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Social Security taxes up to $147,000 in wages. That could change


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Washington’s current hot topic is taxing the wealthy.

In his annual budget for 2023, President Joe Biden has proposed a “Billionaire Minimum Income Tax” which would allow the government to increase taxes on America’s richest households.

The plan would see people who have a net worth greater than $100 million subject to a 20% income tax, which includes unrealized appreciation.

But one other proposal kicking around Capitol Hill — to raise taxes on high earners making $400,000 and up a year — went unmentioned in Biden’s budget, and it could help solve Social Security’s funding woes.

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Payroll taxes are used to fund social security. They apply in 2022 to all wages above $147,000. Employer and employee each contribute 6.2% to wages above the income threshold. This amount is then adjusted every year.

A new proposal by Congress seeks, among other things, to increase the payroll tax for wages over $400,000, as well as to make some changes to strengthen the program.

It is urgent that lawmakers make necessary changes in order to keep the program running as it was promised. Social Security Board of Trustees predicts that the fund could run dry in 2034 at which time 78% of benefits would be available.

The system needs to be strengthened and leaders have to make choices about cutting benefits or raising taxes.

Nancy Altman of Social Security Works said that the idea to apply Social Security payroll taxes for those earning more than the base wage is popular with the public.

What could be done to increase the wage base

Workers who earn more than $147,000 annually are exempt from Social Security tax.

Workers who earn more than the threshold can pay Social Security payroll tax for a portion of the year.

Altman stated that “a lot of people don’t know there is an upper limit and they believe the law needs to be amended so everyone pays in every year.”

Wages are also subject to a Medicare tax at 1.45%. Combining this with Social Security it amounts to a 7.65% tax that is paid by employers as well as employees. This tax is called FICA which stands for Federal Insurance Contributions Act.

After Congress abolished it in 1993, the Medicare Tax has no wage limit.

Members of Congress could make similar changes to Social Security today. A higher tax rate, which could increase from 6.2% to 7.2%, is also possible.

Changes that could be made

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Democrats proposed that the Social Security payroll taxes be reapplied starting at $400,000 per wage. Taxes would be applied to earnings up to $147,000 The tax would not be applied until the wages reach $400,000 before it was assessed once again.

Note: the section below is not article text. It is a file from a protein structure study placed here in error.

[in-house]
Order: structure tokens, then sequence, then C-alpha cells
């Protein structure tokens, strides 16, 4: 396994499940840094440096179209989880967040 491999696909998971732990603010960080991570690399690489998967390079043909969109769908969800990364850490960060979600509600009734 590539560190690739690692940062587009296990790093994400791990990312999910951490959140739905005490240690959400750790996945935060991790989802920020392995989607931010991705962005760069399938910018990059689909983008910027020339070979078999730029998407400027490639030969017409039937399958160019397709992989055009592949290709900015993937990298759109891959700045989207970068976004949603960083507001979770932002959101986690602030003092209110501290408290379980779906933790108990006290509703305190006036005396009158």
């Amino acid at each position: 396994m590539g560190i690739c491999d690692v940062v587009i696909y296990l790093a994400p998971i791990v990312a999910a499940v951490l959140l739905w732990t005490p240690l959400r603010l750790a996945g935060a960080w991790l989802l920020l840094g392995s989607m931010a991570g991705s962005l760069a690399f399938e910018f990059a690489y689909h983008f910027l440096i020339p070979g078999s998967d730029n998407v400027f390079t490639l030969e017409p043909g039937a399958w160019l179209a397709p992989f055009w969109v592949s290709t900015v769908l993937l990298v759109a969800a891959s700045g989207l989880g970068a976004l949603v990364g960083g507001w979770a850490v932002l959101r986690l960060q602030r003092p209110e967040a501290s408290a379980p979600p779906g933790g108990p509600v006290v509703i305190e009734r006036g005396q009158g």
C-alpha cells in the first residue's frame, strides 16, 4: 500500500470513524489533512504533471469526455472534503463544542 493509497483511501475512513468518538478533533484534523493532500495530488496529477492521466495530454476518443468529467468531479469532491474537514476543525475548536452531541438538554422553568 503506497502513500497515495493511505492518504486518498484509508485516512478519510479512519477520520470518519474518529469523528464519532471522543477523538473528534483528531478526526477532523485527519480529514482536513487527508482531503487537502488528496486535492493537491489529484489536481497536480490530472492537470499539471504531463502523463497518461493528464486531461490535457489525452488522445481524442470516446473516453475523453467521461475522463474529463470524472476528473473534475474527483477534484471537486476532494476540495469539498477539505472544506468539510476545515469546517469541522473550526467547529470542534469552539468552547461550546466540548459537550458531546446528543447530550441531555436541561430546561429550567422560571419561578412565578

Kathleen Romig (director of Social Security policy at Center on Budget and Policy Priorities), says there are many other avenues lawmakers can use to include higher wages in Social Security’s payroll tax.

It could also be applied to wages over $147,000.

They could also create a surtax for high-earners, which would reduce the benefits that they receive.

A significant portion of the funding gap could be closed by simply keeping pace with growing wages inequality.

Kathleen Romig

Director of Social Security and Disability Policy at the Center on Budget and Policy Priorities

It is possible for lawmakers to also apply Social Security payroll tax to programs that weren’t available when Congress last dealt with this issue.

Wages at the top have risen dramatically in the time since the initial cap was established.

Initially, social security payroll taxes only covered around 90% of wages. Romig explained that today’s wage cap should be $275,000.

Romig stated that “just keeping up with growing wage inequalities in this country, and other forms of inequality would close a significant portion of the funding gap.”

Time will make changes more costly

Congress will be less likely to raise the taxable wages base alone to address the funding problems of Social Security if it waits too long to take action.

Joe Elsasser (founder and president of Covisum), a software company that claims Social Security benefits, said the elimination of the cap sufficed once to erase the deficit.

He said that even though all wages were taxed it would only cover 60%- 70% of the shortfall.

Elsasser stated that “each year we delay reforms the cost of having tax revenue on existing workers meet the needs indefinitely goes down.”

He said that raising taxes for workers raises concerns about intergenerational equity.

Is it fair that the next generation supports their parents? This is what happens when payroll taxes are increased to pay benefits to current retirees. Elsasser said.

A higher payroll tax rate than 6.2% will result in lower take-home wages for workers.

Elsasser explained that “from an individual planning standpoint, the challenge it is not to allow it to crowd out your retirement savings.”